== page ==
02 Beer to go SF TT.jpeg

Beer sits in a cooler behind the bar at Hops and Grain Brewery in Austin, Texas on Wednesday, Junes 26, 2019. Texas Governor Greg Abbott signed the "Beer To Go Bill" which would allow consumers to bring home beer they buy at breweries. The bill, which will go into effect in September, means every state now allows breweries to sell beer to go. 

AUSTIN — The Texas Senate passed a measure Wednesday to permanently allow Texans to purchase alcohol to go from restaurants, advancing a shared goal of Gov. Greg Abbott and restaurateurs.

House Bill 1024, which cleared the lower chamber last month, would allow beer, wine and mixed drinks to be included in pickup and delivery food orders, securing a revenue stream made available to restaurants in the last year during the pandemic, intended to help those businesses when they closed their dining areas.

The Senate approved the legislation, filed by Republican state Rep. Charlie Geren, a restaurant owner in Fort Worth, in a 30-1 vote. The measure now heads to Abbott’s desk.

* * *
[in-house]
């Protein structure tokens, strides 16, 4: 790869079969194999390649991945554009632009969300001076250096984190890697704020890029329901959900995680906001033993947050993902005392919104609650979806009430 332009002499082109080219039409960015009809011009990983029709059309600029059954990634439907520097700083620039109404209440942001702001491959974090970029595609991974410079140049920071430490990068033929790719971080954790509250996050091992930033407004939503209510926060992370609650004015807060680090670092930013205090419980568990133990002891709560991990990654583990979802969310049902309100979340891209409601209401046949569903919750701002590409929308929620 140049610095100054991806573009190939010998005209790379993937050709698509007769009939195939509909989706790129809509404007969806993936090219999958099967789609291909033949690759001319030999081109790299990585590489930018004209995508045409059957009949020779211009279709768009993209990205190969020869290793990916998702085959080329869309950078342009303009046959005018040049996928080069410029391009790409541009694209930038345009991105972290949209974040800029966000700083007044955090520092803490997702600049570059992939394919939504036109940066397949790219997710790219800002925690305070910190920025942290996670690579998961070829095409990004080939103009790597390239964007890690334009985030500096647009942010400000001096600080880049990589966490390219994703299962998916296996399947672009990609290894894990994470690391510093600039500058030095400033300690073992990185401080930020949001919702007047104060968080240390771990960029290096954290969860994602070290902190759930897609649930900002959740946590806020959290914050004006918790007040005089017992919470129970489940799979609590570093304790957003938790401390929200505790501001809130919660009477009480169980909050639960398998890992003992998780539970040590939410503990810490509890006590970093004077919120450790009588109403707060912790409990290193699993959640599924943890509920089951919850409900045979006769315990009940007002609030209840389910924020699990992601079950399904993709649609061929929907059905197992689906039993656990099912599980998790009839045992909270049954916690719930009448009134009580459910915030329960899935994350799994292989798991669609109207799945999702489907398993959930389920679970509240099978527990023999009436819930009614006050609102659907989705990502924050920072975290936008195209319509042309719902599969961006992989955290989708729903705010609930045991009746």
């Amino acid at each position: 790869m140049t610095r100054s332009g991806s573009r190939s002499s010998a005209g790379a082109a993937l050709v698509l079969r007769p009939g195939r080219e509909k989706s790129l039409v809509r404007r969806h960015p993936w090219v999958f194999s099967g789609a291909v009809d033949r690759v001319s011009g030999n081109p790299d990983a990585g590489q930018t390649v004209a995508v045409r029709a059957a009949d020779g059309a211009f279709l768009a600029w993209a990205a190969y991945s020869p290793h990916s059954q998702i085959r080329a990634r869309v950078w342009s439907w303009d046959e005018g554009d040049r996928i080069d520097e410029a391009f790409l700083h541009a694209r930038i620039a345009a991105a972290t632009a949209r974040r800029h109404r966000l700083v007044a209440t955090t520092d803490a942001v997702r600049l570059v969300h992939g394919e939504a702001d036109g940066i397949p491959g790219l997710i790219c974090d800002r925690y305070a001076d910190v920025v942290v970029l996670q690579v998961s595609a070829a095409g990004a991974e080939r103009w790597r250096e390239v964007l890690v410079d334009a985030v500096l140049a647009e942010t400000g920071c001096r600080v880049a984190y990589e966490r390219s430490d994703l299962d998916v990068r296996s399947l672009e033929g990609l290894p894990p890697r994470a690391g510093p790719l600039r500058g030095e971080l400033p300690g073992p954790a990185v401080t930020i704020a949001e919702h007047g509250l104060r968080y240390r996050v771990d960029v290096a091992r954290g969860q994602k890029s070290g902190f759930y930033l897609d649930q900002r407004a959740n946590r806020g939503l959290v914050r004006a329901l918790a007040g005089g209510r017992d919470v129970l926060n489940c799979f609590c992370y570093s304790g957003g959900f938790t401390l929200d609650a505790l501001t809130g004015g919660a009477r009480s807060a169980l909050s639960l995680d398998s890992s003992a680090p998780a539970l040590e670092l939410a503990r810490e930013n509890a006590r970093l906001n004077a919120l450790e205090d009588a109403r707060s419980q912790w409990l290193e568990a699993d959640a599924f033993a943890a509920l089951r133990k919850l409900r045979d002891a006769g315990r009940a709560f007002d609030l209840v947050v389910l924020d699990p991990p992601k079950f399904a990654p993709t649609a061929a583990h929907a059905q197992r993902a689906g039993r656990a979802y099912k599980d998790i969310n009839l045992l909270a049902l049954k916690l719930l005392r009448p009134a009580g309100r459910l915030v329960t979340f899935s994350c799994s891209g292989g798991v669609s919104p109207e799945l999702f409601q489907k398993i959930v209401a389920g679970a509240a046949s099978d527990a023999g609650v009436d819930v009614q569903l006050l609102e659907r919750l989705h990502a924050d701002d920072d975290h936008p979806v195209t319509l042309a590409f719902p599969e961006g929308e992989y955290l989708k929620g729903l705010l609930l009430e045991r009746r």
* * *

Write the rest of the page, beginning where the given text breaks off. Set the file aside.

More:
Abbott signed a waiver in March last year to allow to-go alcohol sales. The waiver was originally to last until May 2020, but it was extended indefinitely. As lawmakers began their work during the legislative session, expanding Texans’ access to booze picked up bipartisan support.

“Making tools for alcohol to go permanent will accelerate the industry’s recovery, supporting thousands of jobs and small businesses along the way,” said state Sen. Kelly Hancock, R-North Richland Hills, laying out the bill Wednesday. “Once this provision was placed in through the pandemic, we saw restaurants that were closed down open back up.”

The new, permanent alcohol-to-go option could benefit the restaurant industry after it was devastated during the pandemic. According to the Texas Restaurant Association, 700,000 restaurant employees in Texas lost their jobs in the early days of the pandemic, and thousands of Texas restaurants have closed.

“Bars and restaurants in Texas have leaned on cocktails to-go throughout the pandemic as a lifeline to keep their doors open and generate revenue,” said Kristi Brown, senior director of state government relations for the Distilled Spirits Council of the United States. “Now, the legislature has taken action to make this critical measure permanent and provide long-term support for Texas businesses. We thank Governor Abbott for being a vocal supporter of cocktails to-go and encourage him to sign this bill as soon as possible and make the business- and consumer-friendly measure permanent in Texas.”

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